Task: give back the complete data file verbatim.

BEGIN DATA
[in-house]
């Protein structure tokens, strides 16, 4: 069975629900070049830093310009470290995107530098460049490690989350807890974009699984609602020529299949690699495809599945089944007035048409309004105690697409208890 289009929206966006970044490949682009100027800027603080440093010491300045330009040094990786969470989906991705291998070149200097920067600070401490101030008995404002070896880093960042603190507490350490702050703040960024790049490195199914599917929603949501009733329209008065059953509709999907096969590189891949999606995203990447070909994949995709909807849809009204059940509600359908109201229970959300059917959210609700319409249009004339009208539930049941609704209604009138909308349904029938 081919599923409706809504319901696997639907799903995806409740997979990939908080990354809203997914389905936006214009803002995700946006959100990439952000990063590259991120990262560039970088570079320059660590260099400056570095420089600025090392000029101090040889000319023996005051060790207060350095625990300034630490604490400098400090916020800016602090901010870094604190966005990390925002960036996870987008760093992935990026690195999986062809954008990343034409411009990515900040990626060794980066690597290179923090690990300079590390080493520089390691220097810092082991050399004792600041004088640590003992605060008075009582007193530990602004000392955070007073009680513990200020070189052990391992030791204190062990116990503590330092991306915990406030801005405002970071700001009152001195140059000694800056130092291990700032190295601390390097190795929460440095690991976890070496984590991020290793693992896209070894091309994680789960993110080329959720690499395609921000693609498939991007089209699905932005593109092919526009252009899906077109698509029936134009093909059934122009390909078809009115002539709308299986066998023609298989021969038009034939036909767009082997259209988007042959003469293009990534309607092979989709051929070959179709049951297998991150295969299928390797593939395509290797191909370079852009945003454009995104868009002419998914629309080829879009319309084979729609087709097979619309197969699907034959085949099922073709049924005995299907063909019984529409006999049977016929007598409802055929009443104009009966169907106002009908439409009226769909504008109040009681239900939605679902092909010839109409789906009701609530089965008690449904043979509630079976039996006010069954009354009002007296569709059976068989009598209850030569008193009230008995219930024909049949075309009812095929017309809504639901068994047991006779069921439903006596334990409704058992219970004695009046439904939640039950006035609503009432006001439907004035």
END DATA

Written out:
[in-house]
């Protein structure tokens, strides 16, 4: 069975629900070049830093310009470290995107530098460049490690989350807890974009699984609602020529299949690699495809599945089944007035048409309004105690697409208890 289009929206966006970044490949682009100027800027603080440093010491300045330009040094990786969470989906991705291998070149200097920067600070401490101030008995404002070896880093960042603190507490350490702050703040960024790049490195199914599917929603949501009733329209008065059953509709999907096969590189891949999606995203990447070909994949995709909807849809009204059940509600359908109201229970959300059917959210609700319409249009004339009208539930049941609704209604009138909308349904029938 081919599923409706809504319901696997639907799903995806409740997979990939908080990354809203997914389905936006214009803002995700946006959100990439952000990063590259991120990262560039970088570079320059660590260099400056570095420089600025090392000029101090040889000319023996005051060790207060350095625990300034630490604490400098400090916020800016602090901010870094604190966005990390925002960036996870987008760093992935990026690195999986062809954008990343034409411009990515900040990626060794980066690597290179923090690990300079590390080493520089390691220097810092082991050399004792600041004088640590003992605060008075009582007193530990602004000392955070007073009680513990200020070189052990391992030791204190062990116990503590330092991306915990406030801005405002970071700001009152001195140059000694800056130092291990700032190295601390390097190795929460440095690991976890070496984590991020290793693992896209070894091309994680789960993110080329959720690499395609921000693609498939991007089209699905932005593109092919526009252009899906077109698509029936134009093909059934122009390909078809009115002539709308299986066998023609298989021969038009034939036909767009082997259209988007042959003469293009990534309607092979989709051929070959179709049951297998991150295969299928390797593939395509290797191909370079852009945003454009995104868009002419998914629309080829879009319309084979729609087709097979619309197969699907034959085949099922073709049924005995299907063909019984529409006999049977016929007598409802055929009443104009009966169907106002009908439409009226769909504008109040009681239900939605679902092909010839109409789906009701609530089965008690449904043979509630079976039996006010069954009354009002007296569709059976068989009598209850030569008193009230008995219930024909049949075309009812095929017309809504639901068994047991006779069921439903006596334990409704058992219970004695009046439904939640039950006035609503009432006001439907004035």